Going Potty For Mackerel

It's just coming up to mackerel season (June through to October) and this certainly brings a smile to my face. They are such a beautiful looking fish, with sparkling silvery blue tiger like stripes and their size isn't daunting if you have to gut them. If ever there was a recession busting fish it's name is mackerel! I have to talk about the environmental and health side of these fishies too.....there are a lot of problems in the world with food consumption- too many people and not enough fish (where's Jesus when we need him?!) and even the farmed fish, which seem like a solution of sorts, actually have more of an impact on regular fish stocks, because they are fed lots and lots of regular fishies. Lets make informed choices http://www.fishonline.org/fish-advice <----this website has an easy to use guide and a rating system for sustainability. Just click on the fish in question and they'll give you lots of information, such as the method by which they are caught and the levels of stock. Fish with a 1 or 2 rating are good to go but 3,4,5 should be left alone. In terms of pollution levels a good rule of thumb is the smaller the fish the better -so mackerel is a winner here, not to mention the good oils it contains to keep the ol' grey matter in good shape.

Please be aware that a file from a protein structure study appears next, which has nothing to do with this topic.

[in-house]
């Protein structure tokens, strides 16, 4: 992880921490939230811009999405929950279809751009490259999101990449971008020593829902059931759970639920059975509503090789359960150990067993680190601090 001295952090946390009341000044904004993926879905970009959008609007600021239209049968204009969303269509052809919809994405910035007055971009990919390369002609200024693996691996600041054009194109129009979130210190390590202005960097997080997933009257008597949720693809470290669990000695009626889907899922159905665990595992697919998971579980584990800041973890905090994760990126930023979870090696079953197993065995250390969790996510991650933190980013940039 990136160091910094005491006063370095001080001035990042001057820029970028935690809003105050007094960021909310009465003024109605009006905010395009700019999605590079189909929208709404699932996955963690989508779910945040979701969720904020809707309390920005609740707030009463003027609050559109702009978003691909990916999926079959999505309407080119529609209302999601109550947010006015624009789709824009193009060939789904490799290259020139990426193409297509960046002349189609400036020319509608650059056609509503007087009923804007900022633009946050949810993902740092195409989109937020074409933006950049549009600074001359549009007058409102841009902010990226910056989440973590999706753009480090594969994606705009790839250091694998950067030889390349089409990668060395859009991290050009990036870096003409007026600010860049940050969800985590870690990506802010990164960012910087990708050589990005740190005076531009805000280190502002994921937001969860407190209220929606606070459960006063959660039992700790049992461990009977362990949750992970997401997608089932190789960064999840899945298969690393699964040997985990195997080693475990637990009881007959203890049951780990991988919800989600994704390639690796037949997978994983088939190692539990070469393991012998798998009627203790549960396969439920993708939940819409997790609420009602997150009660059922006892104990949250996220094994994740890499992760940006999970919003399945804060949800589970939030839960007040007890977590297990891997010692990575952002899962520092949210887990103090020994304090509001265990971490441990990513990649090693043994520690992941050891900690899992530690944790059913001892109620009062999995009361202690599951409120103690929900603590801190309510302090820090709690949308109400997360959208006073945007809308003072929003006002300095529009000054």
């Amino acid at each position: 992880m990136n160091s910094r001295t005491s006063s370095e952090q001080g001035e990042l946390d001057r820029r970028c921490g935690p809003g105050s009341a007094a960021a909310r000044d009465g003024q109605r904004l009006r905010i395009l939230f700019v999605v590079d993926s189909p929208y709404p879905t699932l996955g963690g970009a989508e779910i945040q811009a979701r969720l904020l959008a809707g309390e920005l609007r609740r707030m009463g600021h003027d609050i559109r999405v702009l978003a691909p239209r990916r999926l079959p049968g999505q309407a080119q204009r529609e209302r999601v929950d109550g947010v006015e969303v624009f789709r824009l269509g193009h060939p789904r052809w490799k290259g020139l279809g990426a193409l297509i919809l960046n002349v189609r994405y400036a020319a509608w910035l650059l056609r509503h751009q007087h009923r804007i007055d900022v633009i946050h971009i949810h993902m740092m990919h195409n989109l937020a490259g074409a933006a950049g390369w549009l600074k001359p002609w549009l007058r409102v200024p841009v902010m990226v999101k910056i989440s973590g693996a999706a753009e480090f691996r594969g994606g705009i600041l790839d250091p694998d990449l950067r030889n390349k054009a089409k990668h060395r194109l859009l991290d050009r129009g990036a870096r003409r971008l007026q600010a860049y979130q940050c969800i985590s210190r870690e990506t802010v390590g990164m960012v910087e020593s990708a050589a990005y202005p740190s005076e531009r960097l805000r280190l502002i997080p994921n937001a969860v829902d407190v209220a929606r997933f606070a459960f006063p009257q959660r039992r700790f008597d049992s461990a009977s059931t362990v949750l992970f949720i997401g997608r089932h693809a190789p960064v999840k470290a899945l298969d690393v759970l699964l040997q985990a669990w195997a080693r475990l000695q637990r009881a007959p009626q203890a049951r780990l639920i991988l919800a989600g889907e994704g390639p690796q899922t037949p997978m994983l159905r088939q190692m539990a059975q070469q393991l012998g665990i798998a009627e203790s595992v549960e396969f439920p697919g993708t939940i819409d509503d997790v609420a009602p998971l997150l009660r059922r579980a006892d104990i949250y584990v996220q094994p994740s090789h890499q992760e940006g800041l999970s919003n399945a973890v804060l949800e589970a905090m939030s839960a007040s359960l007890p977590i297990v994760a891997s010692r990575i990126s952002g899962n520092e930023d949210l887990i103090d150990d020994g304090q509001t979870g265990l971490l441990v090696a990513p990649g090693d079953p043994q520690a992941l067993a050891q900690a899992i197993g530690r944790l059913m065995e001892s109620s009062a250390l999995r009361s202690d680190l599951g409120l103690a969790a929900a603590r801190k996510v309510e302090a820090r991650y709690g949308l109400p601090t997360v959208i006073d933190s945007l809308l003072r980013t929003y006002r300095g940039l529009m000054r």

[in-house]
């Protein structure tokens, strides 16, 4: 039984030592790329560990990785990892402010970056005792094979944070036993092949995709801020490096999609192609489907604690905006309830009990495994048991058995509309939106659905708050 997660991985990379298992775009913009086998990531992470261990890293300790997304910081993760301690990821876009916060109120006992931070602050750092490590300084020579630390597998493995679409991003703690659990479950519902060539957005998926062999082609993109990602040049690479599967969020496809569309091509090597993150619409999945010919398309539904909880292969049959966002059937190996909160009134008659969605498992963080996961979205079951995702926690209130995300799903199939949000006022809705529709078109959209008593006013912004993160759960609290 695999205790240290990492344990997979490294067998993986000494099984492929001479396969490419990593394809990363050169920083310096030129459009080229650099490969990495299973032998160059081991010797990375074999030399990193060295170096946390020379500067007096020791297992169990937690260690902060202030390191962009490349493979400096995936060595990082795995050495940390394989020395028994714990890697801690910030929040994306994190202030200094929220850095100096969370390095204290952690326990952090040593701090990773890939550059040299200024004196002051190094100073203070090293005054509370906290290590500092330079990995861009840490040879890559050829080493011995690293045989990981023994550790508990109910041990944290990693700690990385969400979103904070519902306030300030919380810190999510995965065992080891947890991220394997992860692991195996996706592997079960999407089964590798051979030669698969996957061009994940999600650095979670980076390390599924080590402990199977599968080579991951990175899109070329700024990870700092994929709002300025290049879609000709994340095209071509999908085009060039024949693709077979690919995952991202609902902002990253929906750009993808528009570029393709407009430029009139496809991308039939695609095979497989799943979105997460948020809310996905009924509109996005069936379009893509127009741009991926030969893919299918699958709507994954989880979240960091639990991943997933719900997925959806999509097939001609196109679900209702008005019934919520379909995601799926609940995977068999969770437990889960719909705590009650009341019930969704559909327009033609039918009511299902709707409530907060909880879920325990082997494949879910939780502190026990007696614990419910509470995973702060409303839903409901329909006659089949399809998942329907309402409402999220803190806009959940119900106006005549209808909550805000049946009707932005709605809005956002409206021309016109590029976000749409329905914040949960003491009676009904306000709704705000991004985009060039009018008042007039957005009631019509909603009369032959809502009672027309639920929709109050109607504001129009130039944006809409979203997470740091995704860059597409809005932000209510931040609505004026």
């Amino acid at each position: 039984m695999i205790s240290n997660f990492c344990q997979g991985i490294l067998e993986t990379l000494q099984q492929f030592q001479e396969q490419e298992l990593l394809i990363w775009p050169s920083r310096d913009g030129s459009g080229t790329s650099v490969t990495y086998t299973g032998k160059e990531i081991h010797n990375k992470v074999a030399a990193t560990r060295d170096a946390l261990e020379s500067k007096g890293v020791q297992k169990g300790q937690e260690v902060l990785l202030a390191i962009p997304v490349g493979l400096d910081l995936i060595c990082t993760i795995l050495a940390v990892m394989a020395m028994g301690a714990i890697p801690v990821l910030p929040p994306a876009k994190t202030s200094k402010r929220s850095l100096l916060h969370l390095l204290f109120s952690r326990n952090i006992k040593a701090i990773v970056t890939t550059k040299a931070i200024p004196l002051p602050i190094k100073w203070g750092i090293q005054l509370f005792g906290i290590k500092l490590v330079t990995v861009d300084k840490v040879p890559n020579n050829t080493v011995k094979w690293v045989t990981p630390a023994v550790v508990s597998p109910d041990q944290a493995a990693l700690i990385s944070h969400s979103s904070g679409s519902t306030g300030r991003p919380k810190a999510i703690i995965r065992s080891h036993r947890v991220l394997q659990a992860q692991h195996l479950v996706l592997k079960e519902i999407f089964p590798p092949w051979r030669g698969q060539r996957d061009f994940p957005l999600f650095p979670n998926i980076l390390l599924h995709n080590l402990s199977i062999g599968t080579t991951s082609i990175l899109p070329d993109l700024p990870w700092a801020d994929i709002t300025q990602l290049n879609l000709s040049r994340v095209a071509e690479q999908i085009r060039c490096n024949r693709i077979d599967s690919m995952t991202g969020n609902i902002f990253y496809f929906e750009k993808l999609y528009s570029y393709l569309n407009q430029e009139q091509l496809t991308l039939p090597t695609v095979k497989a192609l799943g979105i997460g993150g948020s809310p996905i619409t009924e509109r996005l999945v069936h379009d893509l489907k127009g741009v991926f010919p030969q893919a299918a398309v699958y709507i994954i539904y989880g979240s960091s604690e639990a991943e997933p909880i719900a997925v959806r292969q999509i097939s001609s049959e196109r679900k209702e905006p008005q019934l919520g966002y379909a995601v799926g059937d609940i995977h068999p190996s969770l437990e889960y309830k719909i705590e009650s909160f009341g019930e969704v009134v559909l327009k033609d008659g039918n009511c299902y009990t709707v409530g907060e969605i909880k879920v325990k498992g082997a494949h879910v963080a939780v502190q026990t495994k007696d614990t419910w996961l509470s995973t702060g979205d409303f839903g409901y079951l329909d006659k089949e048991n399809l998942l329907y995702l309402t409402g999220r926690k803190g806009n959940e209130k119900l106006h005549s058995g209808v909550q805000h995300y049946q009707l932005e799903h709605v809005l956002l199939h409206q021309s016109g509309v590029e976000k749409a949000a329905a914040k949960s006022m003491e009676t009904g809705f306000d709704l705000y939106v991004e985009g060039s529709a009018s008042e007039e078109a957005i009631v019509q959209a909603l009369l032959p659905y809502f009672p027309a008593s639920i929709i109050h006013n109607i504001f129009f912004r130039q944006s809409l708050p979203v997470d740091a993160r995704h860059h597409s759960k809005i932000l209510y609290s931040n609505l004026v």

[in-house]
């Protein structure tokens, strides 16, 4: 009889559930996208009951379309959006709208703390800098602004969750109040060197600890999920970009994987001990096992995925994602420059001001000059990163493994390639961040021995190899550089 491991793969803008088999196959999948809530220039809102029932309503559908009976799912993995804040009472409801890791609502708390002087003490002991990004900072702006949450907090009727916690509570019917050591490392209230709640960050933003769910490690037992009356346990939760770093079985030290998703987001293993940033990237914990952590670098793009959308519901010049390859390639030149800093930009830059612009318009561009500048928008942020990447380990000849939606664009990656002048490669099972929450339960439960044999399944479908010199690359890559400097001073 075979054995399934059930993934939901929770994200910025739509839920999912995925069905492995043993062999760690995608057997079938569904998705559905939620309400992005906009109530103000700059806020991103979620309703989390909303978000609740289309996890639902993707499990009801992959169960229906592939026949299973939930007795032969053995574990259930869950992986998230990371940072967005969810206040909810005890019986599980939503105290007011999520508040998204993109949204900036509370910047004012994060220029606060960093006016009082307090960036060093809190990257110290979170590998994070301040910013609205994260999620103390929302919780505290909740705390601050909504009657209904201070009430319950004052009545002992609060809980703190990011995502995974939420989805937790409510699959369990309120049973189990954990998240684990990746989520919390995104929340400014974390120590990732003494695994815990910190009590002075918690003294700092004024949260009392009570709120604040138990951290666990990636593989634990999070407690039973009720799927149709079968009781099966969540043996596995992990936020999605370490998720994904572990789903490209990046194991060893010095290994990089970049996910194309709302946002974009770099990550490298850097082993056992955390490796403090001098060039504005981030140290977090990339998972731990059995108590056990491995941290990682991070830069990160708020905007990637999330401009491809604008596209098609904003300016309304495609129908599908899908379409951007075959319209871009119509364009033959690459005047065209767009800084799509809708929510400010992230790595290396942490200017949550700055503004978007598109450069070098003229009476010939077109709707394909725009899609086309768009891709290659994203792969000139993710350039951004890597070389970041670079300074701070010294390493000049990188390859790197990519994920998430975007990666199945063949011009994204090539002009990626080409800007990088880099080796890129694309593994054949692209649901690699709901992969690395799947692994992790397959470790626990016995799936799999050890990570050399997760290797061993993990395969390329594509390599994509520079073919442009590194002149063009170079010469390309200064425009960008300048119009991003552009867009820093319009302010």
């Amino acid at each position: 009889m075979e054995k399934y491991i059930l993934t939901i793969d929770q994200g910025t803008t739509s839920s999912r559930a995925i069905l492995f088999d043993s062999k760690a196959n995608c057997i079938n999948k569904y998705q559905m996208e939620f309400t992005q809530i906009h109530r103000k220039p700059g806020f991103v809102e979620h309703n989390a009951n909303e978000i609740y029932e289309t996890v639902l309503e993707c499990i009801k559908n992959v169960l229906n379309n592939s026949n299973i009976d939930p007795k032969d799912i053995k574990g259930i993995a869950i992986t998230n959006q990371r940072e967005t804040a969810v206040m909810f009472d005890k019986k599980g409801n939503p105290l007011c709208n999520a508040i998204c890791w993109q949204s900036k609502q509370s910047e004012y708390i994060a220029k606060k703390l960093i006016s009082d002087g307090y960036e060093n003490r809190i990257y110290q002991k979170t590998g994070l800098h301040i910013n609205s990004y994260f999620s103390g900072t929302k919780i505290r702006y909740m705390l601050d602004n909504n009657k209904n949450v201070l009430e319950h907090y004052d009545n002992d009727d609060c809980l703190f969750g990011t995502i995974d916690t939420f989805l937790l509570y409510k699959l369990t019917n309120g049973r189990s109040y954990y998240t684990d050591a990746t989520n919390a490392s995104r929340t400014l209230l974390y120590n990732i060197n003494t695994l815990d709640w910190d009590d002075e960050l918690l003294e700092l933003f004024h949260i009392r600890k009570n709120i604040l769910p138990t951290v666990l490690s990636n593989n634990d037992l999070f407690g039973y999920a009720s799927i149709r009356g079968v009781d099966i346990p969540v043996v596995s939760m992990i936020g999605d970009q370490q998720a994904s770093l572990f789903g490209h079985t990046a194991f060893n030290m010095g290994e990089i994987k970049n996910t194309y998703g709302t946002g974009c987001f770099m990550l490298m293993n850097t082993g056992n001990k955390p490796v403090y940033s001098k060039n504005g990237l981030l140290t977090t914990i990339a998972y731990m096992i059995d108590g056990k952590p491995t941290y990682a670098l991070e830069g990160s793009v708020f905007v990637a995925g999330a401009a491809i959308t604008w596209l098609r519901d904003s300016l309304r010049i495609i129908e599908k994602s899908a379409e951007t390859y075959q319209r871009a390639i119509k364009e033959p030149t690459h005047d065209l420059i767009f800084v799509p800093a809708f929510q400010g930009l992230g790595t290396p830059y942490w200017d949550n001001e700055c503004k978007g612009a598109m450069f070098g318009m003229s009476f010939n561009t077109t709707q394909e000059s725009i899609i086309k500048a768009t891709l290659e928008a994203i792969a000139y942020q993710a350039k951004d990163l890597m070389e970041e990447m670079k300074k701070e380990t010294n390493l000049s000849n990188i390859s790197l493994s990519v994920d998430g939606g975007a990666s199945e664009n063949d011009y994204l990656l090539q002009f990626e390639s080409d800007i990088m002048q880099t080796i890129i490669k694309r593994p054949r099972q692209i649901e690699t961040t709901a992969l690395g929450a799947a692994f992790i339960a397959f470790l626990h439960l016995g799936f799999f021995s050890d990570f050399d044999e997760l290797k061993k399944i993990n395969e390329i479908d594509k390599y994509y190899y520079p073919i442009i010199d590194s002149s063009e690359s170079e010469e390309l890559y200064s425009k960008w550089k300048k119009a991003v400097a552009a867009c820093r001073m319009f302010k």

Mackerel is quite a meaty fish and you can team it with strong flavours such as horseradish and capers. Try one on the bbq with a nice potato salad to which you've added a dollop of horseradish sauce -nom nom! Or cook them under the grill, crisping the skin, serve with spuds roasted in the oven with quartered lemons and capers...don't forget to scoop out the cooked lemon flesh....MMnnn! Anyway, I had an urge to pot some up and spread it on some crunchy toast. Potting things is a pre-fridge method of conserving perishables and lordy lord it makes things really flippin tasty too.....nothing of course to do with the amount of butter involved!

This is a Hugh Fearnley-Whittingstall recipe from The Guardian newspaper.
  • Preheat oven to 180C/gas 4. 
  • Take 4 mackerel put in a lightly oiled roasting dish. Insert a squashed clove of garlic and a bay leaf inside each fish. Season with pepper and a little salt, cook for 12-15 mins turning once halfway through.
  • To see if it's cooked through, gently lift some flesh away from the bone -it should come away easily.
  • After the fish have cooled, gently flake them into a bowl, set one of the cloves aside. Add 1/2 tsp cayenne, 1 tbsp parsley chopped, 1 tbsp thyme and 1 tsp ground mace.

Next to make clarified butter to seal the deal;
  • Melt 250g of butter in a pan on a low heat. Add your reserved garlic clove chopped finely. Once melted let the butter settle off the heat and it will separate into two layers. The milks solids will sink and form a whitish layer at the bottom and the rest will form a golden layer on top.
  • Pour 2/3 of the golden butter on to your flaked fish and gently toss. Also add the juice of half a lemon.
  • Place into a large kilner jar or individual ramekins and cover with a layer of the liquid gold butter. Allow to cool and place in fridge, covering the ramekins with cling film. Use ramekins within two days and jars within a week.
The loaves and the fishes.